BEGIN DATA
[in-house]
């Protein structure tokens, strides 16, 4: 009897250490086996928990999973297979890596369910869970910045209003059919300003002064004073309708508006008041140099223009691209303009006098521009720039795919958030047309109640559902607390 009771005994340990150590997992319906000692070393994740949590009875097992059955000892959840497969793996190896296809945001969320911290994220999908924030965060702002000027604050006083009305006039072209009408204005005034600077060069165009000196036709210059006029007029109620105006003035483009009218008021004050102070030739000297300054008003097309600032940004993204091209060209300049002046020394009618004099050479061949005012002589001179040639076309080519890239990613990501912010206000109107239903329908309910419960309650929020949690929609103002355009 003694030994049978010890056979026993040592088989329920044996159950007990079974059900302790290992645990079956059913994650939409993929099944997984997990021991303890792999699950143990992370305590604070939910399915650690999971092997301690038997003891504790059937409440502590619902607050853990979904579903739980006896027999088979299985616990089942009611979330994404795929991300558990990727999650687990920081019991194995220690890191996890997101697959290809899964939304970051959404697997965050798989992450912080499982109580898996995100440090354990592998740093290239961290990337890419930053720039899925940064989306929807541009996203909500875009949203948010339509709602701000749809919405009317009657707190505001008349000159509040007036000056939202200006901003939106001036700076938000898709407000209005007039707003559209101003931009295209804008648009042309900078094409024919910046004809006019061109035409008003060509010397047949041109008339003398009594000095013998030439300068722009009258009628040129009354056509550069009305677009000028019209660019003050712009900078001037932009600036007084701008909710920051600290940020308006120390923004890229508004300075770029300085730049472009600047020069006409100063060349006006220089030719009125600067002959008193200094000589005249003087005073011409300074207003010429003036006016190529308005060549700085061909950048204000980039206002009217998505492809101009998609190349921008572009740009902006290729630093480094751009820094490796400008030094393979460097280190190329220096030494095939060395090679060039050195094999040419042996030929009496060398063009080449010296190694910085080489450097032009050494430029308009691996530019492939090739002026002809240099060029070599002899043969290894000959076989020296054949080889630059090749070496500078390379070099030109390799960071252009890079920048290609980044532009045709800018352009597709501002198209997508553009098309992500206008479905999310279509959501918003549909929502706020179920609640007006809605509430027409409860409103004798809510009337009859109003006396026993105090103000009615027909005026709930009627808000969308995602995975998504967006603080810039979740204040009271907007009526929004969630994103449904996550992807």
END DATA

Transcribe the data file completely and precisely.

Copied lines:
[in-house]
């Protein structure tokens, strides 16, 4: 009897250490086996928990999973297979890596369910869970910045209003059919300003002064004073309708508006008041140099223009691209303009006098521009720039795919958030047309109640559902607390 009771005994340990150590997992319906000692070393994740949590009875097992059955000892959840497969793996190896296809945001969320911290994220999908924030965060702002000027604050006083009305006039072209009408204005005034600077060069165009000196036709210059006029007029109620105006003035483009009218008021004050102070030739000297300054008003097309600032940004993204091209060209300049002046020394009618004099050479061949005012002589001179040639076309080519890239990613990501912010206000109107239903329908309910419960309650929020949690929609103002355009 003694030994049978010890056979026993040592088989329920044996159950007990079974059900302790290992645990079956059913994650939409993929099944997984997990021991303890792999699950143990992370305590604070939910399915650690999971092997301690038997003891504790059937409440502590619902607050853990979904579903739980006896027999088979299985616990089942009611979330994404795929991300558990990727999650687990920081019991194995220690890191996890997101697959290809899964939304970051959404697997965050798989992450912080499982109580898996995100440090354990592998740093290239961290990337890419930053720039899925940064989306929807541009996203909500875009949203948010339509709602701000749809919405009317009657707190505001008349000159509040007036000056939202200006901003939106001036700076938000898709407000209005007039707003559209101003931009295209804008648009042309900078094409024919910046004809006019061109035409008003060509010397047949041109008339003398009594000095013998030439300068722009009258009628040129009354056509550069009305677009000028019209660019003050712009900078001037932009600036007084701008909710920051600290940020308006120390923004890229508004300075770029300085730049472009600047020069006409100063060349006006220089030719009125600067002959008193200094000589005249003087005073011409300074207003010429003036006016190529308005060549700085061909950048204000980039206002009217998505492809101009998609190349921008572009740009902006290729630093480094751009820094490796400008030094393979460097280190190329220096030494095939060395090679060039050195094999040419042996030929009496060398063009080449010296190694910085080489450097032009050494430029308009691996530019492939090739002026002809240099060029070599002899043969290894000959076989020296054949080889630059090749070496500078390379070099030109390799960071252009890079920048290609980044532009045709800018352009597709501002198209997508553009098309992500206008479905999310279509959501918003549909929502706020179920609640007006809605509430027409409860409103004798809510009337009859109003006396026993105090103000009615027909005026709930009627808000969308995602995975998504967006603080810039979740204040009271907007009526929004969630994103449904996550992807």